Concussions in Dance

           The human brain has 100 billion neurons, each neuron connected to 10 thousand other neurons. Sitting on your shoulders is the most complicated object in the known universe. - Michio Kaku

           Concussions have become a topic of concern among the athletic community, but very little information is available about concussions in the dance community. Although the risk of concussion in dance is not as high as it is in others sports like football, basketball, and soccer, it still exists.
            A recent article published in the Journal of Dance Medicine and Science documented concussions that occurred in dancers over a 5 ½ year period. These injuries occurred in classes, rehearsals, and performances and seemed to be common among all types of dance. The documented cases included dancers who studied ballet, modern, acro, hip-hop, and musical theater dance.

            In most instances concussions are caused by a bump or a blow to the head. Almost all of the dancers reported hitting their heads while doing stunts, diving, flipping, or accidentally falling. It is interesting to note, however, that one dancer reported developing concussion symptoms after “repeatedly whipping her head and neck in a choreographed movement.”

            Although there is little information readily available that discusses concussions in dance, it is important for dancers, dance educators, and dance parents to know that they do occur and how to recognize the signs and symptoms.

            Fewer than 10% of people who sustain a concussion lose consciousness, and the symptoms may not show up right away. For some the symptoms may appear immediately, but for others it may take hours or days.

            Some symptoms that a concussed dancer may have:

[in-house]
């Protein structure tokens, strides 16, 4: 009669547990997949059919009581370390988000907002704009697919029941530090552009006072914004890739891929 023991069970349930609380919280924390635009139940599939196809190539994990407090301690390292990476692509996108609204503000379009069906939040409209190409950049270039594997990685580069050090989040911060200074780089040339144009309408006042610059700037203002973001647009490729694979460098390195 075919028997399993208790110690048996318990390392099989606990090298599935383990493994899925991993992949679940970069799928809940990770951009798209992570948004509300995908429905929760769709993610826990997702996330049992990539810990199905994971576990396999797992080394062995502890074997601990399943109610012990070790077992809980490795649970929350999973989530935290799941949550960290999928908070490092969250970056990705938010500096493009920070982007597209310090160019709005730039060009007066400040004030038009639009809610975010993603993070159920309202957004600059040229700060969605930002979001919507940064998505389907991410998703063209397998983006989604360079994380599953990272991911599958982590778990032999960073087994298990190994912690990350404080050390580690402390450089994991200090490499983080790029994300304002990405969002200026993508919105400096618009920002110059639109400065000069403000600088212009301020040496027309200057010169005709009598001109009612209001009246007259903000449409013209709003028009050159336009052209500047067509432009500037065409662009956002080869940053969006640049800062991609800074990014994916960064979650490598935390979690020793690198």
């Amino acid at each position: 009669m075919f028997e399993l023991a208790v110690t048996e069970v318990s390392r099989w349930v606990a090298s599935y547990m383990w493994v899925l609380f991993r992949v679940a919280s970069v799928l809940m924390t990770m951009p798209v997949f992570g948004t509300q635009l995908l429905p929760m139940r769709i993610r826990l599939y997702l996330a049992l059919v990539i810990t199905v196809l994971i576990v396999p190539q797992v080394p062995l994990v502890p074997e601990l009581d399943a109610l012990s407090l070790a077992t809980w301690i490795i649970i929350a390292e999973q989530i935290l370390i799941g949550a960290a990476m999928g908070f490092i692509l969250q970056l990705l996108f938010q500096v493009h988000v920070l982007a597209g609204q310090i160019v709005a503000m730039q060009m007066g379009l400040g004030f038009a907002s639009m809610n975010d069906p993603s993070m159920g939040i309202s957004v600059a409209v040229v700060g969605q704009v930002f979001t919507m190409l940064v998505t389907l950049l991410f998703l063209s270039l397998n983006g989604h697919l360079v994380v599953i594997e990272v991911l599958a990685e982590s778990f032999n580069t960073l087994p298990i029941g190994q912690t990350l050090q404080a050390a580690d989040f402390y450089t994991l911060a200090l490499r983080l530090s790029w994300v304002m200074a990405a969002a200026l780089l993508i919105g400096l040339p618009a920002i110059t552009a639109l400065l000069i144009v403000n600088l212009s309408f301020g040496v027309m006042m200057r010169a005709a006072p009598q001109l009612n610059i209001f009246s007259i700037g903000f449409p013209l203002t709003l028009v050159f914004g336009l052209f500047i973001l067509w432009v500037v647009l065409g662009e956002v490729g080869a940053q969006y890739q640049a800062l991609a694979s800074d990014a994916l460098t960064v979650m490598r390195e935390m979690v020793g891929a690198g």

·      Headache
·      Nausea or vomiting
·      Blurred vision
·      Light sensitivity
·      Noise sensitivity
·      Feeling mentally foggy
·      Concentration or memory problems

Listed below are the signs a teacher or parent should look for if a concussion is suspected:
·      Appears dazed
·      Cannot remember what happened before or after the injury
·      Seems confused
·      Forgets instructions
·      Moves clumsily
·      Answers questions slowly
·      Changes in personality or behavior

            If a concussion is suspected, the dancer should stop dancing immediately and be seen by a health care professional, who can evaluate the injury and determine when he or she can return to dance class. Returning to class too soon can result in a second concussion that can result in long-term problems like brain damage.

            My next post will discuss what happens in our bodies during a concussion and the treatment for those suffering from concussions.

            I would love to hear from you in the comments below if you or a dancer you know has sustained a concussion while dancing – is it more of a problem than we realize?